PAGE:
Hatfield family

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Hatfield family

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Dates of existence

1740 -

History

John Hatfield was born in 1740 in Fontmell Magna, Dorset, England. Early in the American Revolutionary War, he was a Sergeant in the 4th (Kings Own) Regiment of Foot, where he served in Boston, Staten Island, and Brooklyn before being discharged on March 10, 1777. He was then appointed Captain in the 3rd New Jersey Volunteers, a unit based largely out of Staten Island on April 15, 1777. He served with the Volunteers in the Battle of Savannah under Lt. Col. Archibald Campbell on December 29, 1778. Later, he served in the 1779 Quebec campaign with Robert Rogers's Kings Rangers.

He was married on June 28, 1778 to Mary Lockerman at New York City’s Trinity Church, by the Loyalist Reverend Charles Inglis, Rector and Chaplain in the regiment and who later was made Bishop of Nova Scotia. Family oral history indicates that Capt. John Hatfield eloped with his wife-to-be, Mary Lockerman, bringing her from Staten Island to New York in a small row boat. She came from an anti-Loyalist Knickerbocker family.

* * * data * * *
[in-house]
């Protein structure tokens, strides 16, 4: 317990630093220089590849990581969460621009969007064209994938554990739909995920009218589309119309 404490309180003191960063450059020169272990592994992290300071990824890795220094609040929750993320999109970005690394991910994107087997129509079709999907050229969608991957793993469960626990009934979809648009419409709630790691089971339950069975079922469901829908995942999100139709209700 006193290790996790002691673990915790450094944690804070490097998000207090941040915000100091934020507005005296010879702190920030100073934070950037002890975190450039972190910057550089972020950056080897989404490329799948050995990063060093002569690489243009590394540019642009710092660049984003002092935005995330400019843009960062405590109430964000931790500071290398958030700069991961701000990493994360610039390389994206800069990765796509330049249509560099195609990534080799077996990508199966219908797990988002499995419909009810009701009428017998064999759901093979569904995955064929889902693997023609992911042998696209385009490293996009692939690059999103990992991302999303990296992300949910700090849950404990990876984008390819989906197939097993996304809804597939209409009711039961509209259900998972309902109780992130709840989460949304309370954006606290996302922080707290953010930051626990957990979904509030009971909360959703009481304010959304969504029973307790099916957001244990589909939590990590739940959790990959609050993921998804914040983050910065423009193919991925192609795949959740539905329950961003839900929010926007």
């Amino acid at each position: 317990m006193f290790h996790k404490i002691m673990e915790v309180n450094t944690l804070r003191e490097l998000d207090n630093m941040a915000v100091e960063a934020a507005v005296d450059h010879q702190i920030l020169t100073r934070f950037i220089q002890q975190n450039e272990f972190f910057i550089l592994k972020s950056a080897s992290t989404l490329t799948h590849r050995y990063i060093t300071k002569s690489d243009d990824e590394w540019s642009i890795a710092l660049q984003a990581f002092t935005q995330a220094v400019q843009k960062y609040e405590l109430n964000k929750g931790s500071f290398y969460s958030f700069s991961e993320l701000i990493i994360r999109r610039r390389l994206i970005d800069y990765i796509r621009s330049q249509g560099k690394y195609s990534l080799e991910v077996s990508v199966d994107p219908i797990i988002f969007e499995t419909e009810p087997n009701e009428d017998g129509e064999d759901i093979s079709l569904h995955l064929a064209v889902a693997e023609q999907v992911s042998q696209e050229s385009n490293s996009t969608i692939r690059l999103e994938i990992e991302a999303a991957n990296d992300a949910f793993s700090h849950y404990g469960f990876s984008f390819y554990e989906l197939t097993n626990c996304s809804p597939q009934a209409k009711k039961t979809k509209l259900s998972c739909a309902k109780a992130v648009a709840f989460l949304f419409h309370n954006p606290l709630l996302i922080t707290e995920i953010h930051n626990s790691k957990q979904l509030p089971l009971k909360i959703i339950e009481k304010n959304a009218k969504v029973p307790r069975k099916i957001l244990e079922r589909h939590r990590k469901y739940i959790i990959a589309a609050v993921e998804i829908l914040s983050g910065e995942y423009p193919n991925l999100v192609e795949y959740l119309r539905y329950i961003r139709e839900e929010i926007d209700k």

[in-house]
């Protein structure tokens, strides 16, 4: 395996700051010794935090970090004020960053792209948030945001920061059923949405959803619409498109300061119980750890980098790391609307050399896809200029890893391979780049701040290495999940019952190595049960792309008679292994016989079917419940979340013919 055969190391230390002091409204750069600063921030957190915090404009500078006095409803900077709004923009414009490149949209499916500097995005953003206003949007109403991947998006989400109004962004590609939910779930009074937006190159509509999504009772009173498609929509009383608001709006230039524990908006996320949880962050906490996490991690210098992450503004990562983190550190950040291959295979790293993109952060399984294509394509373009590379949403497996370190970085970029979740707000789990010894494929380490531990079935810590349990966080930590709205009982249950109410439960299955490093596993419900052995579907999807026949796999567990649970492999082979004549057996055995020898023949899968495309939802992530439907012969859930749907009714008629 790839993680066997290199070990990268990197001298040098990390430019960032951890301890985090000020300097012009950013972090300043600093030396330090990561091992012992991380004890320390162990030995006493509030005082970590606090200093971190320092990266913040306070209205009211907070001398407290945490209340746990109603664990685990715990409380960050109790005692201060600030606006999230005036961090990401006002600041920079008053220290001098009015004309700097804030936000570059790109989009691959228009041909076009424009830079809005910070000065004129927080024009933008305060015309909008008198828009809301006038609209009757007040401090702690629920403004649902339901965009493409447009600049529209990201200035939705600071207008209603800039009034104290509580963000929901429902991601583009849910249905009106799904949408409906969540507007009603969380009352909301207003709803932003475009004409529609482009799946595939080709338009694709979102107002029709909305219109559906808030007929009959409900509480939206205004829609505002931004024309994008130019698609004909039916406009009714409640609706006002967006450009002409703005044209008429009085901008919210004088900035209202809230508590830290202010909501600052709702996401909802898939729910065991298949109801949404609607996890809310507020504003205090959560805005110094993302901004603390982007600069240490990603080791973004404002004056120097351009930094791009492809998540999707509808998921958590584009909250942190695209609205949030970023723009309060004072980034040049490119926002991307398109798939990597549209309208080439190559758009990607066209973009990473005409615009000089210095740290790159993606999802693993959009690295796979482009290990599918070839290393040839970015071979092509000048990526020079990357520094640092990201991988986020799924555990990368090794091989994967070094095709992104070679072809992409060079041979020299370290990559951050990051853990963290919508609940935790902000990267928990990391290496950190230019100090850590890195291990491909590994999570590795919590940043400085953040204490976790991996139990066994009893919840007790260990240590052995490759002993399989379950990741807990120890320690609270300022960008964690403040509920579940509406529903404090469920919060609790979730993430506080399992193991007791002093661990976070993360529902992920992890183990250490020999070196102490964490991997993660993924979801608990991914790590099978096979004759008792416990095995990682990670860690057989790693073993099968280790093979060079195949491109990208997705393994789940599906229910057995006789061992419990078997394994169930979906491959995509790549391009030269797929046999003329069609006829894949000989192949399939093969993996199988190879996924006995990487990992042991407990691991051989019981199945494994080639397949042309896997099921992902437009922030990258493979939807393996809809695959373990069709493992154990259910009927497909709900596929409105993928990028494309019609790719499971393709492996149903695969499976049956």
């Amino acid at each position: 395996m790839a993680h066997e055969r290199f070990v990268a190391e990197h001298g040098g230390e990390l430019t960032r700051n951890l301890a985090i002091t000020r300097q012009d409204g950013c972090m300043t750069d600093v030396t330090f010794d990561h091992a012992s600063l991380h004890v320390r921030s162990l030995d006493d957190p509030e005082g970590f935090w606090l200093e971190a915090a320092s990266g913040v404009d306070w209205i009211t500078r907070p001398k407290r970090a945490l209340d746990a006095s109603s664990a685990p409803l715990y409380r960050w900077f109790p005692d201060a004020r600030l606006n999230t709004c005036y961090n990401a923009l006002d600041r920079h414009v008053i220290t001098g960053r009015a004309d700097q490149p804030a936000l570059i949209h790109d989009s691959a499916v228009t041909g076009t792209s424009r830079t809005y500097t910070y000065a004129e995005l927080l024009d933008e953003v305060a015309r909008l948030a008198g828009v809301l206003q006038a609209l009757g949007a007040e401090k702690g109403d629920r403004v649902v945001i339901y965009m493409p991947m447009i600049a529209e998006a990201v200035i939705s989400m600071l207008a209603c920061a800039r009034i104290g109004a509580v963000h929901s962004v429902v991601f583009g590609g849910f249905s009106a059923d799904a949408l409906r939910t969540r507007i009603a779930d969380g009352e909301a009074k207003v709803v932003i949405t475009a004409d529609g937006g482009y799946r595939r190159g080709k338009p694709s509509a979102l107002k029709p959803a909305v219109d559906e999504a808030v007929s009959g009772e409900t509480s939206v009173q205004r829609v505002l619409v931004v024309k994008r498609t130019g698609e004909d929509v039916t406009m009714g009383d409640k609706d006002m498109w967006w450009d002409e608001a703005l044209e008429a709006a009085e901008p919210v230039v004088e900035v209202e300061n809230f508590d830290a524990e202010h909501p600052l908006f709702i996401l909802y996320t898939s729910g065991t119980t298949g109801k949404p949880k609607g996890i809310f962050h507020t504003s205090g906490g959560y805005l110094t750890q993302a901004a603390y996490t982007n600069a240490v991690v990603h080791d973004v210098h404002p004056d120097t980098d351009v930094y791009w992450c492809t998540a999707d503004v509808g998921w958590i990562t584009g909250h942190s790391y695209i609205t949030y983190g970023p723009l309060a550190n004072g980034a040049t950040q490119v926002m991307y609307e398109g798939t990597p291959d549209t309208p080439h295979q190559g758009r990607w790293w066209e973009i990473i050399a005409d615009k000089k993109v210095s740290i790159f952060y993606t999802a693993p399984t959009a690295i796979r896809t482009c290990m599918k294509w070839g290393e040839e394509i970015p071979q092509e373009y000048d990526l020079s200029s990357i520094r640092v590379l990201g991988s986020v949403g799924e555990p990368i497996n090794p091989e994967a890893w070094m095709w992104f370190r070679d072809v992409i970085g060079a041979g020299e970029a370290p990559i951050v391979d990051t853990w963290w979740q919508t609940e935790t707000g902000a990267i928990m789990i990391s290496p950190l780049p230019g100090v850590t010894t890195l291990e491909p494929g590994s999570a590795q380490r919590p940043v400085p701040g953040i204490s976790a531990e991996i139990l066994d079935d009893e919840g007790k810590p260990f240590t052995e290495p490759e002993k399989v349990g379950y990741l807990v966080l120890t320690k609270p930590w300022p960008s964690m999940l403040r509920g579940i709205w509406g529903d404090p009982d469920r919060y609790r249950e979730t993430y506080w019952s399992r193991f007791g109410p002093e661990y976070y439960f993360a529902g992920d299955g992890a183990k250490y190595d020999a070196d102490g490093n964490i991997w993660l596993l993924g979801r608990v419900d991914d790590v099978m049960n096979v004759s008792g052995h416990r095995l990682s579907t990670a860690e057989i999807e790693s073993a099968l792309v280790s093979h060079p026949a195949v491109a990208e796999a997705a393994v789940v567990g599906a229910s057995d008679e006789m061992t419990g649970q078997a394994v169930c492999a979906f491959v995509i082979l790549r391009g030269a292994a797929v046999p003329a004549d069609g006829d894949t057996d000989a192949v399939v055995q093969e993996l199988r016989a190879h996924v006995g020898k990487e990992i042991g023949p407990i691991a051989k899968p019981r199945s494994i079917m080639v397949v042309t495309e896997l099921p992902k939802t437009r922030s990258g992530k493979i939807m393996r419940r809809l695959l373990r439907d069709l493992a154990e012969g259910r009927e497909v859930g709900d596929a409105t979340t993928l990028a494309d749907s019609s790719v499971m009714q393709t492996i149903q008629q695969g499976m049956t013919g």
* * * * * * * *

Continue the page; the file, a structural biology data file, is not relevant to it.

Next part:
John and Mary had three children. The family sailed from New York to Nova Scotia with 2,000 Loyalists circa 1783. They arrived first in Yarmouth and then moved to the Parrsborough Shore. They landed and took possession of land at Fox River. He was granted 700 acres in 1784 at Lot 51 in Fox River, "on the shore of Minas Gut." He retired from the Kings Rangers with half pay in 1792.

The Hatfields prospered, and purchased more land, some years before the present town, Parrsboro, (first called Mill Village) was named. John Hatfield took an active part in the development of Parrsboro district. He was appointed by the Court of Sessions in 1794 as Surveyor of Highways and he was again appointed in 1799. Captain John Hatfield passed away on November 16, 1804 and was interred in uniform within the Hatfield family burying ground near the mouth of the Fox River. Approximately, 50 years later Mary (Lockerman) Hatfield was buried in the churchyard of the Holy Trinity parish of Port Greville, Nova Scotia.

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